Last spring, I began an occasional series which I began to refer to as building my Soul Care Toolkit. I’ve never written an introduction or explained what I meant by it. Perhaps I will someday, but not today. Here’s my latest installment:
It’s called dermatophagia, a syndrome in which a person engages in repetitive biting, chewing, and picking of one’s cuticles. You’ve probably seen these people sitting in meetings, churches and other public places, mindlessly gnawing away at their fingertips until they bleed. Sometimes their fingers are covered in Band-Aids in an effort to conceal the evidence of their habit. I feel sorry for those who sit next to them in a classroom or place of worship. While these people seem completely unaware of what they’re doing, those surrounding them are subjected to their disgusting behavior.
I could post pictures showing what dermatophagia looks like, but they’re revolting. Photos are available on Wikipedia if you’re really curious. Or I could simply show you my hands.
Because I am one of these people.
I have no idea how, when, or where I began gnawing away at my fingertips, nor have I ever been officially diagnosed. The condition is described as being one of impulse control, possibly related to obsessive-compulsive disorder. The behavior is typically triggered by anxiety or stress, and I can attest to this being the case. During the seasons in which Jack Bauer was racing the clock to save civilization from imminent terrorist attack, my fingertips routinely resembled raw hamburger. Without my knowing it or even being aware, my fingers always seem to find their way back to my mouth until they became cracked, bloody, and raw.
When my nails are long, neatly filed, and I am wearing nail polish, I leave my cuticles alone. They begin to heal. For me, nail polish is a kind of mercy—one I need to keep packed in my soul care toolkit.
“Now wait a minute, Nancy,” you might be thinking. “Aren’t things like nail polish and makeup shallow and vain? After all, every kid who’s ever sat in front of a Sunday school flannel graph board has heard about evil Queen Jezebel, renowned for painting her eyes and adorning her hair. The makeup was emblematic of her caring about vain and worldly things instead of the things of God, right?”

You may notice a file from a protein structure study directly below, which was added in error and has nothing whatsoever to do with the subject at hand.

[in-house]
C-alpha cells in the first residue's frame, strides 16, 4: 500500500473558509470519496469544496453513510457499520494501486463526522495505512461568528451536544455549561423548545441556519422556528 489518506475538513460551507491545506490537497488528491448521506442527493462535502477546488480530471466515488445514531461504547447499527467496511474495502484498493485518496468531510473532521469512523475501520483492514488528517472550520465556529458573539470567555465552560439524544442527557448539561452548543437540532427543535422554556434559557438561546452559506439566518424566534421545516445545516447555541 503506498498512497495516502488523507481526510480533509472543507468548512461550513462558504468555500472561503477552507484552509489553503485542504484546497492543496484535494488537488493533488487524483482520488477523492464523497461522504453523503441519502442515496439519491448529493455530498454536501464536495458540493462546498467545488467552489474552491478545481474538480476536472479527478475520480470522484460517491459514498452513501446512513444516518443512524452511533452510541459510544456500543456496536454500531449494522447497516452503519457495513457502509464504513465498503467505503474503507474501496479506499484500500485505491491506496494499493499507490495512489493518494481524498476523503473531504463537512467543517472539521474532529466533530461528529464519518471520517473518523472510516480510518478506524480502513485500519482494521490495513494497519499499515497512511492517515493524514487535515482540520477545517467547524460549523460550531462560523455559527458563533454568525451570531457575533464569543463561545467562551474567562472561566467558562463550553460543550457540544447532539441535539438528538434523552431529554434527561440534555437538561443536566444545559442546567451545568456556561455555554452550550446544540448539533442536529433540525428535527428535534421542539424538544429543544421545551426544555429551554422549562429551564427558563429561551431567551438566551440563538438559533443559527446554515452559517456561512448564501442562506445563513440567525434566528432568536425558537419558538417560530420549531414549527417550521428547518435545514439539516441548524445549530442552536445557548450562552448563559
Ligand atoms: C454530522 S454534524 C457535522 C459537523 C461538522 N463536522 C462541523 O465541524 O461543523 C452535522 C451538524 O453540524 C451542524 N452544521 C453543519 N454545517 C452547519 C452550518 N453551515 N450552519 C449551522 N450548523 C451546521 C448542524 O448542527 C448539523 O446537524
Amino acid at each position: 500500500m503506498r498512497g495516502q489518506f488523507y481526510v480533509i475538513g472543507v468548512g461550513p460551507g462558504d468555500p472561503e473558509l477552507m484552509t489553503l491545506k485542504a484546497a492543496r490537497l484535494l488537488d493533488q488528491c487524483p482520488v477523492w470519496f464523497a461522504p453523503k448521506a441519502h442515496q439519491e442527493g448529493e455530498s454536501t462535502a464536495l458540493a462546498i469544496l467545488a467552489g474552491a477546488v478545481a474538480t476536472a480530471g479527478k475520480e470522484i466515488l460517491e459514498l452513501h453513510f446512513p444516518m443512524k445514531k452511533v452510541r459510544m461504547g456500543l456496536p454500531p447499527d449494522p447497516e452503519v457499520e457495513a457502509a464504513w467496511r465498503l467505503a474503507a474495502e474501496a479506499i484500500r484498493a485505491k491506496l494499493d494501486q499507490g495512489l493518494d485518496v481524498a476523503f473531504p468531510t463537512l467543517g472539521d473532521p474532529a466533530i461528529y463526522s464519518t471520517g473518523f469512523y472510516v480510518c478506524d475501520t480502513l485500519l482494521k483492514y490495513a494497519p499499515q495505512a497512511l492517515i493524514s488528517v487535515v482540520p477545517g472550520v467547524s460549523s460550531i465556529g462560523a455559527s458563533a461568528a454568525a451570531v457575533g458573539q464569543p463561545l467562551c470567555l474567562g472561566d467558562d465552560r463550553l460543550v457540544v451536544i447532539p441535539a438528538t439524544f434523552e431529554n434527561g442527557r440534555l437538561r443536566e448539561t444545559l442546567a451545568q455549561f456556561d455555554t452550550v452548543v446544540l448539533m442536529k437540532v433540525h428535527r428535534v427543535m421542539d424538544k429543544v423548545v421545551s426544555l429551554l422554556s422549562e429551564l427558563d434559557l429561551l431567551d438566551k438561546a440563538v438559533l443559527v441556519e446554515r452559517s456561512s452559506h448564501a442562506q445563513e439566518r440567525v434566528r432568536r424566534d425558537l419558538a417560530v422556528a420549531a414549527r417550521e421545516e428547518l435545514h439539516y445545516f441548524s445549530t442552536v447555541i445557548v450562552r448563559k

Maybe. I am certainly no stranger to shallowness and vanity.
Here’s the thing, though: nobody told me if painted my fingernails, I would stop nibbling away at them. I discovered this by myself by happy accident. I noticed, time and again, when my nails began to grow and I began to care for them, my cuticles began to heal. Fortunately I happen to be one of those people born with strong fingernails, and I’ve always been able to grow a healthy set. Sometimes I pain them blue. Or yellow. I don’t know why this is the case; all I know is–when my nails are long and painted, I stop descending into one of the very worst versions of myself.
A number of my friends rely, similarly, on other things of this earth to check their own descents into places they’d rather not return. For some, it’s a sponsor who’s available anytime, day or night. Others are grateful for medications targeted toward a fearfully, wonderfully complex brain which, for whatever reasons, isn’t operating the way it was designed. King Solomon found relief in David’s music. Christ applied his spit to the eyes of a blind man and restored his sight. Some rely on the training and expertise of a pastor, therapist, or spiritual director, and many of us need a combination of these things.
These are not substitutes for God and His abundant mercy; I believe they are evidence of it. Because what but God and his elaborate love and mercy could stop me–could stop any of us–from descending into the worst possible versions of ourselves?
Around Thanksgiving, as the weather turned cold, my nails began to crack and split. I would be horrified to reveal a picture of my hands at present. The other day, however, I picked up a file and began reshaping the ragged ends of my nails, and applying a light coat of polish to them. The cycle of healing begins for me again, and I am grateful.
Other posts in the Soul Care Toolkit series:
And, why not share my disgusting personal habits in community? With these folks: